Any entrepreneur or self-employed person can register through form 036, but only a few can register through 037. Therefore, you should be careful when choosing the form, because if you register with 037 (the simplified version) you may see your future activity limited in some aspects.
If your activity is going to be limited to providing a service within Spain and without submitting to any special regime or tax, form 037 could be sufficient. But if you are going to carry out operations with other countries, sell remotely or are thinking of setting up a company, you should choose form 036.
In short, if you need to request registration in the Registry of Intra-Community Operators ('Registro de Operadores Intracomunitarios') to have a VAT number, you have to fill in form 036, since form 037 does not include this option. The same applies if you intend to make online sales or issue invoices to other countries.
You can safely download form 036 in PDF format from the Treasury website HERE
Register with the RETA
In addition to the Treasury, the future self-employed person is required by law to register with Social Security, more specifically with the Special Scheme for Self-Employed Workers (RETA).
This requirement also applies to foreign self-employed workers who reside and legally conduct their activity in Spain, specifies the Social Security on its website.
This procedure must be managed before the start of the professional activity. The regulations allow it to be done up to 60 days in advance.
The form used for this purpose is TA0521.
Among other sections, you must choose your National Code of Economic Activities (CNAE, for its acronym in Spanish) and indicate the start date of the activity.
You can safely download form TA0521 in PDF format from the Social Security website HERE
Costs of becoming self-employed
So far, registering with the Treasury and the Social Security has been free. But when you register with the RETA, you have to choose your contribution base ('base de cotizacion'), which is the basis for calculating the amount of the freelance fee that your are going to pay to the state each month.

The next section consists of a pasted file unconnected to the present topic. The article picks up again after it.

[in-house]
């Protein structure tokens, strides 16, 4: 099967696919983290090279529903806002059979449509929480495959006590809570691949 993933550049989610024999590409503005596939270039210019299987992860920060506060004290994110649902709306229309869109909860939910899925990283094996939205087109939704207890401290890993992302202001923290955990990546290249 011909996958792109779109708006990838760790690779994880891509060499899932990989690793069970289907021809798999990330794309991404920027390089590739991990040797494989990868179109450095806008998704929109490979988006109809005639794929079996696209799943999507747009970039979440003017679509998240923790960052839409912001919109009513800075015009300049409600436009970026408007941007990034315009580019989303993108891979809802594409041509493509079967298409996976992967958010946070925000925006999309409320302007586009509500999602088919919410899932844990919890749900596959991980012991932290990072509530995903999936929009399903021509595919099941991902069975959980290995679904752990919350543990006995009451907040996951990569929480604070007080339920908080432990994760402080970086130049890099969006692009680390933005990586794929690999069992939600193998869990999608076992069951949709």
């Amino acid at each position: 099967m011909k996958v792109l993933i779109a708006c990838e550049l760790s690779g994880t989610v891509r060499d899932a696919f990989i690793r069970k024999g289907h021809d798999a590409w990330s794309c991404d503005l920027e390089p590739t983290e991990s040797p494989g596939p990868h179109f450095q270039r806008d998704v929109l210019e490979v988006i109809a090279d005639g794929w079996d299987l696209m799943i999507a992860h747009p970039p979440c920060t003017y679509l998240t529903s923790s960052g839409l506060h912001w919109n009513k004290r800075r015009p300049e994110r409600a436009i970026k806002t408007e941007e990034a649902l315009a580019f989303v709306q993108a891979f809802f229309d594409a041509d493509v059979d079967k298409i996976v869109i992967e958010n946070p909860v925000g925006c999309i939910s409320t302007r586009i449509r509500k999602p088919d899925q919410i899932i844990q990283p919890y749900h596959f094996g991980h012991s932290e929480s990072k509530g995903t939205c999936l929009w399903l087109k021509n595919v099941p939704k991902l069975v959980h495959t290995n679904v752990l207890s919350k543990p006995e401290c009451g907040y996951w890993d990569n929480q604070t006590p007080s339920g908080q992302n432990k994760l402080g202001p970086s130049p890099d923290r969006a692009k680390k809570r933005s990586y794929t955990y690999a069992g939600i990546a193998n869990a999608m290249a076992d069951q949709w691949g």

This amount is also used to calculate the social benefits that you will receive in case of temporary disability or the amount of your pension when you retire.
In Spain, being a self-employed worker is not cheap compared to other countries. For this reason, most of the new freelancers choose the minimum contribution base, which means that a monthly fee of 289 euros must be paid in 2021.
The contribution base can be changed 4 times a year.
The 'flat rate'
However, the new freelancers have an important advantage.
Those entrepreneurs who register for the first time in the RETA, or those who have not been registered in the past two years, can benefit from the so-called flat rate ('tarifa plana'), which means paying only 60 euros for the first 12 months; a 50% discount on the quota between months 13 to 18, and a 30% discount from months 19 to 24.
This flat rate includes protection against common illnesses or non-occupational accidents and professional ones, but it excludes other advantages such as benefits for termination of activity and professional training. If you want to be entitled to more benefits, you will have to contribute a little more to the system.
VAT and Income Tax (IRPF)
To the monthly expense of the self-employed fee, you must add the costs derived from two taxes: VAT and personal income tax (IRPF, in its Spanish acronym).
VAT depends mainly on the activity. The amount that you must pay is calculated by subtracting the VAT on expenses (input VAT) from the VAT on income (output VAT). Generally speaking, the 21% VAT rate is applied in Spain. But in some cases, depending on the activity, a reduced (10%) or super-reduced VAT rate of 4% may be applied.
For the personal income tax, the new self-employed pay a reduced rate of 7% of personal income tax during the first two years of activity and later the general 15% rate.